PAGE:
Gucci has done well by London. The British were quick to adopt the new aesthetic ushered in by creative director Alessandro Michele when he took control of the Kering-owned house in January 2015. And where some countries (France) baulked a little at his taste for oddball eccentricism and designs on the fading grandeur of the gilded elite, the Brits fell for it, head over rabbit-fur-lined, pearl-studded, snake-embellished heels.
Kering reported group revenues of €2.7bn in the first quarter of this year, during a very sluggish season throughout the luxury sector. Gucci, which accounts for a third of the group’s profits, reported sales growth of 2.9 per cent, with comparable sales up 20 per cent in directly operated stores in Western Europe. In a time of flatlining conversion rates and an absence of Asian tourists in Europe, Gucci’s growth has been a rare exception. “We’ve seen strong double-digit growth in London, especially in the past few months,” said the Gucci chief executive Marco Bizzarri. “And we’re seeing local customers coming back to the stores who haven’t been to Gucci in nearly 20 years. It’s only been 15 months, but the word of mouth has been great.”
On Thursday afternoon, the Italian luxury house returned the compliment, staging its first catwalk presentation in the capital. For Michele, the decision was as much creative as it was commercial. A committed Anglophile, he describes Jane Austen as “one of the first feminists, because she really understood what happens between a woman and a man”, and nominates Elizabeth I as being “one of my favourite women” and “a huge inspiration”.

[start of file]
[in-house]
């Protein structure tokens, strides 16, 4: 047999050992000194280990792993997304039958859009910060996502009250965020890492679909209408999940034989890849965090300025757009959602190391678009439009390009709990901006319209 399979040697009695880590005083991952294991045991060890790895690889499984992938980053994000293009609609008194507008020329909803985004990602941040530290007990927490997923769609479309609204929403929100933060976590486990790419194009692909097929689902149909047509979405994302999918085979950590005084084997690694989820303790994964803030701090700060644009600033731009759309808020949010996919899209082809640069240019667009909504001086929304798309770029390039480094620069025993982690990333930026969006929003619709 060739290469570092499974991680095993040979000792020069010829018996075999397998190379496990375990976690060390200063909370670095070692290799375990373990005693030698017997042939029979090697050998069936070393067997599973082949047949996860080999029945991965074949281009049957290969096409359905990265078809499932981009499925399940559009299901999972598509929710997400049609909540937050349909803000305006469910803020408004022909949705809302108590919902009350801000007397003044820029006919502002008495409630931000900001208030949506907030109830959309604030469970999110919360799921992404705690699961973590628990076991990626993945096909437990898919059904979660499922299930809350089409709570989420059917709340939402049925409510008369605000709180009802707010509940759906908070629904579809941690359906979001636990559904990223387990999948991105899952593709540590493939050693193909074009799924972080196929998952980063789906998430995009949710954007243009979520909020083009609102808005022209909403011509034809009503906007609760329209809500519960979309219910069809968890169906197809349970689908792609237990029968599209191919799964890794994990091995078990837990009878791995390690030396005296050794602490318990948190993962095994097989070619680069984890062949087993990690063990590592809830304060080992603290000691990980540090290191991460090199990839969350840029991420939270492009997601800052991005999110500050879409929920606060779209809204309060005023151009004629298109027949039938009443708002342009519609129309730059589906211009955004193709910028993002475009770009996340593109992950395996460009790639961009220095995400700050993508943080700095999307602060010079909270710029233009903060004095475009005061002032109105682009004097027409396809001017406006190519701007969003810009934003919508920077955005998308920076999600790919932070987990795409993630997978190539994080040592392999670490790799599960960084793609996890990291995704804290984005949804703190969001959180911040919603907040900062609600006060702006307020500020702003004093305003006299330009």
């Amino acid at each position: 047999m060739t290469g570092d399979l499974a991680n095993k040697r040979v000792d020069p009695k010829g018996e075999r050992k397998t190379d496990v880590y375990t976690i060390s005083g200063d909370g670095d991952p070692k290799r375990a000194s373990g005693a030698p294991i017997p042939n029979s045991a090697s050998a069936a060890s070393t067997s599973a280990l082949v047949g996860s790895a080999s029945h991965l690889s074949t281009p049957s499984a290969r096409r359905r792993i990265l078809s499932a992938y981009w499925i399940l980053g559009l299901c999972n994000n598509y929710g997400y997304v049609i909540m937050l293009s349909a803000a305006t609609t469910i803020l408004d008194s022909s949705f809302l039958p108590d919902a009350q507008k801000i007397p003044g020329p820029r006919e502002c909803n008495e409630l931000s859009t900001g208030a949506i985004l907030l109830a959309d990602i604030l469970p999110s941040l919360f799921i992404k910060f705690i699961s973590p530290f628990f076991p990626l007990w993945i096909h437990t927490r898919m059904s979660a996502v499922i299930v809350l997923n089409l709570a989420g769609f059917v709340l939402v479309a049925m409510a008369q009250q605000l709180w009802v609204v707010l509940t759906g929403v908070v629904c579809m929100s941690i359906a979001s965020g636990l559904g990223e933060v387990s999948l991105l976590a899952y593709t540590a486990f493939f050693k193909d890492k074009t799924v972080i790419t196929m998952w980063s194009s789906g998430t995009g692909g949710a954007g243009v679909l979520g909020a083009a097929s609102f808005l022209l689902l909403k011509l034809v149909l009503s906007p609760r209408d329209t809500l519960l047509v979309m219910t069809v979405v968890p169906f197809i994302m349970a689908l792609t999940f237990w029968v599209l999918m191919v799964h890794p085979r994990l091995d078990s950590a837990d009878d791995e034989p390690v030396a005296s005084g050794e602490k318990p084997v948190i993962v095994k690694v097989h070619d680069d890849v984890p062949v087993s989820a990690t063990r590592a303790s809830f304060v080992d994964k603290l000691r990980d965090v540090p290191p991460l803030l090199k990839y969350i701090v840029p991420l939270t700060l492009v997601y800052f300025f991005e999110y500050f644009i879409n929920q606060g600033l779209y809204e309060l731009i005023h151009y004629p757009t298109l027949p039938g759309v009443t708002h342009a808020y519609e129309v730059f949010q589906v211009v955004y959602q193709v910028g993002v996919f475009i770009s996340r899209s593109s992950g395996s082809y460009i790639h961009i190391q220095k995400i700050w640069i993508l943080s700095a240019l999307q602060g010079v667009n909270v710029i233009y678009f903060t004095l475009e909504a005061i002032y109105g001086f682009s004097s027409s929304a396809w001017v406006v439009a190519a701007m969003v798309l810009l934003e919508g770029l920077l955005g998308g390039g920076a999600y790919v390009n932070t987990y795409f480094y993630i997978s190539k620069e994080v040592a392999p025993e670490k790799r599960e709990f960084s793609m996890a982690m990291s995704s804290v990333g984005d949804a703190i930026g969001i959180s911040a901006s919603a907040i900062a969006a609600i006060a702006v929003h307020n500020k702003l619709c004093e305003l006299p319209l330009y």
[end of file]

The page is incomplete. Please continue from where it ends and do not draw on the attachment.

Fitting then that he staged his London debut in the very space in which the Virgin Queen was crowned on January 15 1559. Alas, there was no coronation at Westminster Abbey on Thursday afternoon but this cruise show, staged in the Abbey’s cloisters and showcasing clothes that will go in store in December, contained almost everything else: choristers singing Scarborough Fair, velvet deerstalkers and trenchcoats, jacquard bomber jackets, beribboned boaters fit for the Henley Regatta, tulle gowns fit for Abigail’s Party; snow-bleached denims and punky studded leathers, logo hoodies, a Union Jack sweater, a Staffordshire spaniel-embroidered dressing-gown, Bobby socks, winkle-pickers and straight-up tuxedo suiting. There were even crowns, albeit of the floral variety, and rain bonnets fashioned in glorious brocades.
“I wanted to dive into the Gothic sea of the UK,” the designer explained in the show’s aftermath. “England is like a box full of treasures. It’s something I’ve loved all my life. I love how the contemporary sits with the past. It’s all about the hidden details. Or the punk having a cup of tea.”
Despite the absence of a catechism, this was a collection to suits the most catholic of tastes. There remains something uniquely invigorating about Michele’s Gucci: you just can’t help getting swept up in the exuberance of his ideas. And colours. And enthusiasm. This cruise show was utterly surreal and strangely brilliant. Long may it reign.